Stars: formation, colors and types
Stars are fascinating objects in the cosmos that have excited humankind for thousands of years. They are important basic building blocks of the universe and play a significant role in the origin of life on planets. They come in a variety of colors, sizes, and shapes, and observing them can reveal much about the formation and evolution of the universe. It is estimated that there are 100 billion stars in our Milky Way galaxy alone.
But what is a star, and how are they formed? Why do they shine in different colors in our night sky? And how do they differ?
What is a star and how is it formed?
A star is a cosmic object consisting of a hot, luminous mixture of gases. It is formed by collapsing a cloud of gas and dust attracted by gravitational force. When the density and temperature in the cloud are high enough, the fusion of hydrogen atoms begins in the core of the star. This process releases energy, and it begins to glow. The energy generated in the core is transported to the outside by radiation or convection.
The size and brightness of a star depend on its mass. The most massive stars have a short lifetime of only a few million years and end in an explosion as a supernova. Stars with lower mass have a longer lifetime of billions of years and end, for example, as a white dwarf or a neutron star.
Stars play an essential role in the formation of life in the universe. Without the energy they produced, it would be impossible for life to exist on planets. Some of them are also capable of forming planetary systems in which planets revolve around the star, possibly providing conditions for life. The best example is the earth, which orbits around the giant star sun.
Why do stars shine in different colors?
They shine in various colors, from white to yellow and orange to red and blue. The color also called the spectrum of light, depends on the temperature, which depends on the mass and age. Also, the distance to the earth, as well as the chemical composition, have an influence on the color.
Stars produce light through the nuclear fusion of hydrogen atoms, which fuse to form helium. This reaction generates enormous amounts of energy, which are released as light and heat. The temperature inside the star can reach several million degrees Celsius.
The hotter a star is, the bluer it appears. Blue-white shimmering stars, for example, have temperatures of up to 30,000 degrees Celsius, while red-shining stars with temperatures starting at around 1,000 degrees Celsius are considered relatively cold.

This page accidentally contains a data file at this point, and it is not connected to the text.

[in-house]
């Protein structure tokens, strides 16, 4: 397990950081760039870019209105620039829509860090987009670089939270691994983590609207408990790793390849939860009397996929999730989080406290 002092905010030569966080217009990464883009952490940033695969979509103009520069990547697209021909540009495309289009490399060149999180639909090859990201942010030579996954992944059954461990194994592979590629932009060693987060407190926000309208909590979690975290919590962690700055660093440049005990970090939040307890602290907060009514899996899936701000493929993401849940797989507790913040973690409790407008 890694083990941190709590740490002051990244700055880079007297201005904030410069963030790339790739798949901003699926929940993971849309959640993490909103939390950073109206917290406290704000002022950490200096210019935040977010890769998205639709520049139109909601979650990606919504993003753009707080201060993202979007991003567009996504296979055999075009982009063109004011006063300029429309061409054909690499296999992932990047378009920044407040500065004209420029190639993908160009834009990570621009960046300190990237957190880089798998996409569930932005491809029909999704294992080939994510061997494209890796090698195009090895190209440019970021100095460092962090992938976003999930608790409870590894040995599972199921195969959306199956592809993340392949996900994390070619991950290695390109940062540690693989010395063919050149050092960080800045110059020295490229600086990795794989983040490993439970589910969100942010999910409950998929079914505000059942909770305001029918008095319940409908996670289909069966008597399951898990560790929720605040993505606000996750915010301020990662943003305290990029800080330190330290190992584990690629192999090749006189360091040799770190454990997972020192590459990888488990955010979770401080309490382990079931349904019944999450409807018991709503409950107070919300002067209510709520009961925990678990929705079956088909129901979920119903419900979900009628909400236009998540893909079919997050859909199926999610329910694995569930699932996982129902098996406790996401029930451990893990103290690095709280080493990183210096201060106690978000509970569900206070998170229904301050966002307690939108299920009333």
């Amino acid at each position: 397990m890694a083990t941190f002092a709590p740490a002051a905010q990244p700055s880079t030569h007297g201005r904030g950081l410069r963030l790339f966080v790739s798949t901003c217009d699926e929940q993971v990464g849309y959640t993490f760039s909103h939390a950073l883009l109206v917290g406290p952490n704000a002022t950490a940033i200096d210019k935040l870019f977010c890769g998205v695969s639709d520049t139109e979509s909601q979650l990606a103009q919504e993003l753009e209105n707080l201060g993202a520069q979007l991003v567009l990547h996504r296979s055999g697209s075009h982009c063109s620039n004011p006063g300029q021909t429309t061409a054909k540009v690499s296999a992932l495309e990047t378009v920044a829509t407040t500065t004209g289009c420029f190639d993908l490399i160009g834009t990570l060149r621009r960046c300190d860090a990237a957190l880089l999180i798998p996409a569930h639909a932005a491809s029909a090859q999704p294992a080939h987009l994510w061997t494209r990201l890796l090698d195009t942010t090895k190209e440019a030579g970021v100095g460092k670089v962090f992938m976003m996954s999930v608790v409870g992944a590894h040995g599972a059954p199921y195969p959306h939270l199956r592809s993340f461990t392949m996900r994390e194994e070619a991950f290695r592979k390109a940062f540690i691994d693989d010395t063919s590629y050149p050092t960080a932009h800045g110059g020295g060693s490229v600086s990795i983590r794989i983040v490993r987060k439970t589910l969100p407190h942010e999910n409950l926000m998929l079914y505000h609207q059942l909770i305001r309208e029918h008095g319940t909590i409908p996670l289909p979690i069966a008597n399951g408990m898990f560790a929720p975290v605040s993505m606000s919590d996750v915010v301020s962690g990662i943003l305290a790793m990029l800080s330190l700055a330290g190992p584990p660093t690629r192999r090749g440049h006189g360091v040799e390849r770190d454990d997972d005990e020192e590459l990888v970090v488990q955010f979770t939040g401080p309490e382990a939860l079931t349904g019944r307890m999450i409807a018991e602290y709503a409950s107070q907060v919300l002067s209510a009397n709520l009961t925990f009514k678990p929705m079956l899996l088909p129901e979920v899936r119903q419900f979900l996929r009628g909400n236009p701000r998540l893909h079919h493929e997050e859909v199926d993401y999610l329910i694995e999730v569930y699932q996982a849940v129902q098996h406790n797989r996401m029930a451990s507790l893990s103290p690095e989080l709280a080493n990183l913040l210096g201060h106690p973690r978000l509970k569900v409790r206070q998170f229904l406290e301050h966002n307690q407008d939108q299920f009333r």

The perceivable color also depends on the distance from earth. Stars that are very far from the earth's orbit often appear redder because the light is scattered as it passes through interstellar gas and dust, which absorbs and retains the blue components of the light.
Another factor that affects color is a star's chemical composition. Elements such as hydrogen and helium produce a more comprehensive range of colors, while elements such as carbon and oxygen can change the color of stars.
What are the different types of stars?
Stars are classified based on their properties, such as size, temperature, brightness, and chemical composition. The most commonly used classification system for stars is the so-called Harvard classification system or spectral classification. This system divides them into seven main groups, designated O through M.
Group O contains the hottest and most massive stars, while group M stars are cooler and less massive. They are more common and faint. The different groups are determined by the spectral lines produced by the absorption of light by a star's atmosphere.
In addition to the Harvard classification, there are other classification systems, such as the luminosity classification system, which categorizes stars based on their brightness in conjunction with their size and distance.
As a result, there are a variety of star types. The best-known types are as follows:
Main sequence stars: These are stars like the sun. They are in the middle of their life cycle and fuse hydrogen in the core to produce helium. Most stars in the universe belong to this category. The distinctive feature is the constant and stable brightness, as well as the color of such a star. Main sequence stars are divided into dwarf stars of blue, yellow, red, and brown colors.
Giants and supergiants: Stars of this class have a much larger diameter and a more extended surface, making for a stronger luminosity. They form when stars age and run out of hydrogen in their cores. They then begin to fuse helium and expand. There are several categories of giants based on their brightness and luminosity. Red giants result from a late stage of evolution of dwarf stars, while blue giants are already born as giants. As they grow older, they can evolve into red supergiants.
Extreme types of stars: When the hydrogen is depleted, the star changes dramatically depending on its mass. Smaller stars, such as red and brown dwarfs, cool gradually and end up as white dwarfs or black dwarfs. Heavier stars inflate into red giants before that and also end up as white dwarfs. Hefty stars (from about eight solar masses) end in a supernova explosion, where the outer layers are blown off, and an extremely compressed stellar remnant remains, which can be either a neutron star or a black hole.
In addition to these distinctions, stars are also distinguished in whether they occur singly or are gravitationally dependent on another star. Co-occurring stars are called binary systems or multiple systems.Pubblicato